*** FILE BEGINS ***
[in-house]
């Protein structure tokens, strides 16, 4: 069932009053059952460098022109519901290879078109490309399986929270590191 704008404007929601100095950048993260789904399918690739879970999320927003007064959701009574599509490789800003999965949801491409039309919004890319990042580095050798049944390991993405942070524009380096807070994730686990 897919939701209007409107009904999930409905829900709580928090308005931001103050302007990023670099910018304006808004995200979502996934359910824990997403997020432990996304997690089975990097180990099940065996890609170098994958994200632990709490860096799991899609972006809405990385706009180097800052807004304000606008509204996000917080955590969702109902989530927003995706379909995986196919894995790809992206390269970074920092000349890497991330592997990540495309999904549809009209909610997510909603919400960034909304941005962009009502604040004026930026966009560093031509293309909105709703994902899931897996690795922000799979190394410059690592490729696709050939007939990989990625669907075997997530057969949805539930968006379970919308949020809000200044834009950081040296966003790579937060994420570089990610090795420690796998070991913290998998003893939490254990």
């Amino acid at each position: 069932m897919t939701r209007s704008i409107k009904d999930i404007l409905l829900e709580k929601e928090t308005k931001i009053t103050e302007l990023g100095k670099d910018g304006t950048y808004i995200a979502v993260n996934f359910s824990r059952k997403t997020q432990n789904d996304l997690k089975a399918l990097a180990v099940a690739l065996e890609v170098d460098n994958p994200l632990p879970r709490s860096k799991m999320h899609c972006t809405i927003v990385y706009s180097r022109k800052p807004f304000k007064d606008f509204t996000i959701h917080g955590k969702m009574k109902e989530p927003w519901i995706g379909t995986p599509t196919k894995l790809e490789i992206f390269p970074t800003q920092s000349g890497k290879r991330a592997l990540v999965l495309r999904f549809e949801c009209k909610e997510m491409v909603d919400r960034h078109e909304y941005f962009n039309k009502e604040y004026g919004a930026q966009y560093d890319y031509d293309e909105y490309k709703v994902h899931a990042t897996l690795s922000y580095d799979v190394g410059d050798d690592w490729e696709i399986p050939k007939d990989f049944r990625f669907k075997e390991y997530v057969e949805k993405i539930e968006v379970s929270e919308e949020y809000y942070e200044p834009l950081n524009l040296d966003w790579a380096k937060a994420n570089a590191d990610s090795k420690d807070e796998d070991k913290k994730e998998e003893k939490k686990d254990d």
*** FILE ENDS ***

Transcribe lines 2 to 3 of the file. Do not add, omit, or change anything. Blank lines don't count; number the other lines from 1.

């Protein structure tokens, strides 16, 4: 069932009053059952460098022109519901290879078109490309399986929270590191 704008404007929601100095950048993260789904399918690739879970999320927003007064959701009574599509490789800003999965949801491409039309919004890319990042580095050798049944390991993405942070524009380096807070994730686990 897919939701209007409107009904999930409905829900709580928090308005931001103050302007990023670099910018304006808004995200979502996934359910824990997403997020432990996304997690089975990097180990099940065996890609170098994958994200632990709490860096799991899609972006809405990385706009180097800052807004304000606008509204996000917080955590969702109902989530927003995706379909995986196919894995790809992206390269970074920092000349890497991330592997990540495309999904549809009209909610997510909603919400960034909304941005962009009502604040004026930026966009560093031509293309909105709703994902899931897996690795922000799979190394410059690592490729696709050939007939990989990625669907075997997530057969949805539930968006379970919308949020809000200044834009950081040296966003790579937060994420570089990610090795420690796998070991913290998998003893939490254990």
């Amino acid at each position: 069932m897919t939701r209007s704008i409107k009904d999930i404007l409905l829900e709580k929601e928090t308005k931001i009053t103050e302007l990023g100095k670099d910018g304006t950048y808004i995200a979502v993260n996934f359910s824990r059952k997403t997020q432990n789904d996304l997690k089975a399918l990097a180990v099940a690739l065996e890609v170098d460098n994958p994200l632990p879970r709490s860096k799991m999320h899609c972006t809405i927003v990385y706009s180097r022109k800052p807004f304000k007064d606008f509204t996000i959701h917080g955590k969702m009574k109902e989530p927003w519901i995706g379909t995986p599509t196919k894995l790809e490789i992206f390269p970074t800003q920092s000349g890497k290879r991330a592997l990540v999965l495309r999904f549809e949801c009209k909610e997510m491409v909603d919400r960034h078109e909304y941005f962009n039309k009502e604040y004026g919004a930026q966009y560093d890319y031509d293309e909105y490309k709703v994902h899931a990042t897996l690795s922000y580095d799979v190394g410059d050798d690592w490729e696709i399986p050939k007939d990989f049944r990625f669907k075997e390991y997530v057969e949805k993405i539930e968006v379970s929270e919308e949020y809000y942070e200044p834009l950081n524009l040296d966003w790579a380096k937060a994420n570089a590191d990610s090795k420690d807070e796998d070991k913290k994730e998998e003893k939490k686990d254990d």